I came to Boston on January 14. It’s been a long time since I was here before. The purpose of this visit is to attend a conference planned by Prof. Lisa Berkman, Director of ‘Harvard Center for Population and Development Studies’ of Harvard School of Public Health (SPH) for two days on 15th and 16th.
The conference aims to discuss social determinants of health, which, in a sense, is a process for putting into actions the pertinent recommendations of the report of the WHO Commission for Social Determinants of Health （CSDH）(Ref.1). On the first day, we discussed what the major social determinants were, and on the second, we tried to identify issues and how to take them into account the situation as well as the determinants of each country.
Dr. Berkman, the host, Dr. Julio Frenk, the Dean, and Dr. Michael Marmot, the Chair of WHO-CSDH Committee delivered lectures which were all superbly done.
On 15th, we divided discussion groups by themes of; ‘Aging’, ‘Equity from the Start’, ‘Gender Equity’, ‘Health Equity in All Policies, Systems and Programs’, ‘Health People, Health Places’, ‘Political Empowerment’, and ‘Intergenerational Transfer and Social Protection’.
On 16th, we continued discussions by separating in the 8 participating countries of Brazil, China, India, Japan, Mexico, Uganda, United Kingdom, USA.
I served as leader for the Japan delegate consisting of Dr. Katsunori Kondo known for his work on studies of social determinants of health, Dr. Keizo Takemi, former Senior Vice Minister of Health, very productive in the field of global health policy, and Dr. Soshi Takao; Professor Ichiro Kawachi, who leads Harvard SPH Social Epidemiology. joined our discussion. We discussed issues of Japan by focusing on ‘Aging’, ‘Gender Empowerment’, ‘Suicide’, and ‘Poverty Index’. Dr. Ikeda, a post-doc at SPH, served as Rapporteur; she has many years of study in US.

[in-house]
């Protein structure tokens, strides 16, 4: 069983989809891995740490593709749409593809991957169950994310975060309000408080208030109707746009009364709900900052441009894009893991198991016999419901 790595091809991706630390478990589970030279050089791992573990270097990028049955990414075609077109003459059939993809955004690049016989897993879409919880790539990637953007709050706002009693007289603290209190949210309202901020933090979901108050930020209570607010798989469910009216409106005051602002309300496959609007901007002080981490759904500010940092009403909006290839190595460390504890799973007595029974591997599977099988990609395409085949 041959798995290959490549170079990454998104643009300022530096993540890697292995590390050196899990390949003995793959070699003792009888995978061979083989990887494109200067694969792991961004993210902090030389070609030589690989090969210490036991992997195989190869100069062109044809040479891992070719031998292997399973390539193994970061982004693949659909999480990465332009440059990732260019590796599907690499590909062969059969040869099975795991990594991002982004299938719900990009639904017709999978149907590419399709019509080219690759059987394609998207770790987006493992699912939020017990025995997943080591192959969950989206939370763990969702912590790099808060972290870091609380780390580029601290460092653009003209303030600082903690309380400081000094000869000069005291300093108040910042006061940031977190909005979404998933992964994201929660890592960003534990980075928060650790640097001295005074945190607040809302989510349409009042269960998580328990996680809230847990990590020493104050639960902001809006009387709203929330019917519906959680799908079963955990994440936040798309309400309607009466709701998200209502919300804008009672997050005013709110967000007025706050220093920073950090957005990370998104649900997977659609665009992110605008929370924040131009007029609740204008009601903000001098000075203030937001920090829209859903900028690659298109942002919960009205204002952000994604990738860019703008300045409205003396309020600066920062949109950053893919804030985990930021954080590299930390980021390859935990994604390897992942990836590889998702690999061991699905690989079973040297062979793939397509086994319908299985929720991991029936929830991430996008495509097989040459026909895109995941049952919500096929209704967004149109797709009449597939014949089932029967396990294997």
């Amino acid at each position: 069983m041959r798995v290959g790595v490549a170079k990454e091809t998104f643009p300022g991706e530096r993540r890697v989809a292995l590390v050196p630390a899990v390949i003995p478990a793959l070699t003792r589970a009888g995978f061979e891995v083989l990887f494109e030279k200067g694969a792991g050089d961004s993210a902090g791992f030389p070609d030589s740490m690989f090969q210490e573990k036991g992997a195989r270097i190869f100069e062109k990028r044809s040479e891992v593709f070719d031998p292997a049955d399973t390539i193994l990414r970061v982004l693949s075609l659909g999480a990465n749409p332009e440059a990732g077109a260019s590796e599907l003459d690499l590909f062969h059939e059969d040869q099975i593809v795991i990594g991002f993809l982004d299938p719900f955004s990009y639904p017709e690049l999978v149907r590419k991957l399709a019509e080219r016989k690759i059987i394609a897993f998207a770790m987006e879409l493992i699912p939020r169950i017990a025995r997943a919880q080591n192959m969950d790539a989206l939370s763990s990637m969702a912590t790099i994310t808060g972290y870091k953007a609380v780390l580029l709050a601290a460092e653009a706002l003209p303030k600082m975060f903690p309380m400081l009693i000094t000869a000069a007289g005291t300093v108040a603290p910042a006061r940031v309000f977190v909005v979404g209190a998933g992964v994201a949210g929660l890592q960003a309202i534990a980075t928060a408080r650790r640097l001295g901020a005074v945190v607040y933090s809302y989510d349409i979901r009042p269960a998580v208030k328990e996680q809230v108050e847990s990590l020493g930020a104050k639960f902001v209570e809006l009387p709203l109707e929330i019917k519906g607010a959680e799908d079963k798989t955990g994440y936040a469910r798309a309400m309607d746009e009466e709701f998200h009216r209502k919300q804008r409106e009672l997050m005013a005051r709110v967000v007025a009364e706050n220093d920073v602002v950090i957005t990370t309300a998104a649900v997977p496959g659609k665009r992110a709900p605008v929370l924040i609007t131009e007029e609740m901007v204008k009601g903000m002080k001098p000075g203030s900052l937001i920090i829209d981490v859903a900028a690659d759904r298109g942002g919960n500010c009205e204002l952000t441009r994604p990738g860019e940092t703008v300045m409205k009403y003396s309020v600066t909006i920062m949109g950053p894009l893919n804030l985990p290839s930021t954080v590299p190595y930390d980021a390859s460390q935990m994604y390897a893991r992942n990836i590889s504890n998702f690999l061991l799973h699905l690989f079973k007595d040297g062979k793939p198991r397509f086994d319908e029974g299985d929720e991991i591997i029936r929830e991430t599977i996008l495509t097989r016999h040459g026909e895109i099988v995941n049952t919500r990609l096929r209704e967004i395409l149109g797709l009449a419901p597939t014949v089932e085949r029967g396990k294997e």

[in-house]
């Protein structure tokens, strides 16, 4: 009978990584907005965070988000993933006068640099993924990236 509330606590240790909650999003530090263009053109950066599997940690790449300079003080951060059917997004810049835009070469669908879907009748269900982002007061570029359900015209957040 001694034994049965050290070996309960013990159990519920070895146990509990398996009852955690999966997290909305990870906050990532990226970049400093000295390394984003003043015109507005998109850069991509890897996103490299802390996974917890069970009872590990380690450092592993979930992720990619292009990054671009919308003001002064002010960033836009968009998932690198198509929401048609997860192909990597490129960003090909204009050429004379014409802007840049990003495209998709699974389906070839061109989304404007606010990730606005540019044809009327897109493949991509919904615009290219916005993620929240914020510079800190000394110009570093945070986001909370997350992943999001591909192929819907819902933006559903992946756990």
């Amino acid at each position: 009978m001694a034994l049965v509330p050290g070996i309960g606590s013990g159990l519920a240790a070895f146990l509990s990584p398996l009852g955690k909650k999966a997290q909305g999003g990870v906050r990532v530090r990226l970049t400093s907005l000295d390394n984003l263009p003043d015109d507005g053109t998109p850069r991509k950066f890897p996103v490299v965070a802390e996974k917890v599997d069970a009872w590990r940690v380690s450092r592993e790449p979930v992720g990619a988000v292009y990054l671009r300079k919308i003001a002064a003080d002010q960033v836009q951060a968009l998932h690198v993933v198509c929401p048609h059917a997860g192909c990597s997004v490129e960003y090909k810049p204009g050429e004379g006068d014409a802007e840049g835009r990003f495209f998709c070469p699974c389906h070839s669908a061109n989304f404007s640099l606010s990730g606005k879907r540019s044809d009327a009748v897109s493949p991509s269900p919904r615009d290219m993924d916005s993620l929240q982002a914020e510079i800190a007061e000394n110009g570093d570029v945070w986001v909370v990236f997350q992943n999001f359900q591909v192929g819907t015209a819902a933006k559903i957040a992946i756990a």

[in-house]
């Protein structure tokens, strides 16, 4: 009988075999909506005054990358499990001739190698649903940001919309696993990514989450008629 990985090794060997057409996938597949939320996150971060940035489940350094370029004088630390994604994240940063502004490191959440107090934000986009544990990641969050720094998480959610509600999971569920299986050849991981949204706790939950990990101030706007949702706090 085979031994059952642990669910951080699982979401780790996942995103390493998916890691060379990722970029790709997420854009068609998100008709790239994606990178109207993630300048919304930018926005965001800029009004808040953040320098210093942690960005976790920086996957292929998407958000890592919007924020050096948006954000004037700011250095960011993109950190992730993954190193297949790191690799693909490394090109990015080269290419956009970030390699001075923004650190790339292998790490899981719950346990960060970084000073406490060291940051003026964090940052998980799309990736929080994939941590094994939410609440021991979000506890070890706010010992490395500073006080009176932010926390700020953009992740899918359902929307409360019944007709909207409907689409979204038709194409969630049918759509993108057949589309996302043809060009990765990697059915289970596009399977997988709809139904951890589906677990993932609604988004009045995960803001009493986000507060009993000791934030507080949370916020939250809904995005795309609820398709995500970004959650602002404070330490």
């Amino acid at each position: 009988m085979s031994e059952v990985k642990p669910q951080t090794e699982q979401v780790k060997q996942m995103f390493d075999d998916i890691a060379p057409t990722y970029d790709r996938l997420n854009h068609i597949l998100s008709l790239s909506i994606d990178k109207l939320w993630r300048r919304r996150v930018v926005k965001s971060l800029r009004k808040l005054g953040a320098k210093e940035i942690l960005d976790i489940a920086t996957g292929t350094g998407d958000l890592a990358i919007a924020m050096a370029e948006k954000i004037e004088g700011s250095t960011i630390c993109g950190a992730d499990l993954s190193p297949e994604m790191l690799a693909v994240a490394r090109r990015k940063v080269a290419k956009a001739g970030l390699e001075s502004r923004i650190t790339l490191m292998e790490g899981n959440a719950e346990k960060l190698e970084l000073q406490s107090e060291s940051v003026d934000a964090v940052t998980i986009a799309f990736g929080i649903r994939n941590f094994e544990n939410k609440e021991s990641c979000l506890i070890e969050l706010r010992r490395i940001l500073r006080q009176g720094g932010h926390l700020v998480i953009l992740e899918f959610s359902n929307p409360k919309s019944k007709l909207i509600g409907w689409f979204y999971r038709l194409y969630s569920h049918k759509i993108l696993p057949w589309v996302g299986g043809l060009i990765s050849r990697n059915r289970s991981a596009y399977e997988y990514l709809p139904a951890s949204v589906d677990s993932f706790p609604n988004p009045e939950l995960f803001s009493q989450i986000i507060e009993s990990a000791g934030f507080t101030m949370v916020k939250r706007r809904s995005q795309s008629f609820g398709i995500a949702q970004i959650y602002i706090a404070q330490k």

Eight countries participated in this new meeting which was apparently a new kind of effort in promoting CSDH, and I had a strong impression that the government of Great Britain had a clear commitment in drafting and executing policies on the basis of reliable data, the process which I was very envious of. This process of UK was very much in contrast to that of Japan.
By the way, The Royal Society is celebrating its 350th anniversary this year and many events are being planned under the catchphrase of ‘The Home of Modern Science’. I felt that Great Britain has rich history and tradition in the field of science (mind you, not ‘science technology’).
In the evening of 15th, we were invited for dinner at Loeb House of Harvard Yard (the center of the University. Dorms where all freshmen stay, major libraries such as Widener Library, venue of the commencement ceremony are at this place). Loeb House used to be (not for past many years) the residence of the President of Harvard University.
On 16th, about 12 people – not only people in medicine whom I am familiar with, but also students, post-docs, and faculty at Harvard and MIT in the field of natural sciences and engineering – had dinner together at Legal Seafood (photo below), a restaurant located behind the Charles Hotel where I stayed; we all enjoyed dinner very much. Some of the people have appeared in this blog postings (Ref.1, 2).
A graduate student in physics, a medical researcher who came back to Boston after post-doc for a few years in Boston then once returned to Japan etc. They are all working with high spirits. As always, we shared good time together. Those who have spent more than 5 years in the USA seemed to be struggling about which country (US vs Japan) to build their further career, but at the same time had strong desire to contribute to Japan in one way or other. I see great possibilities in them although they will face many challenges on their further career building It is very important to support and encourage these young people.
Although I was anxious about the weather in Boston because of the season, but fortunately, we had bright sunny sky all through the 3 days.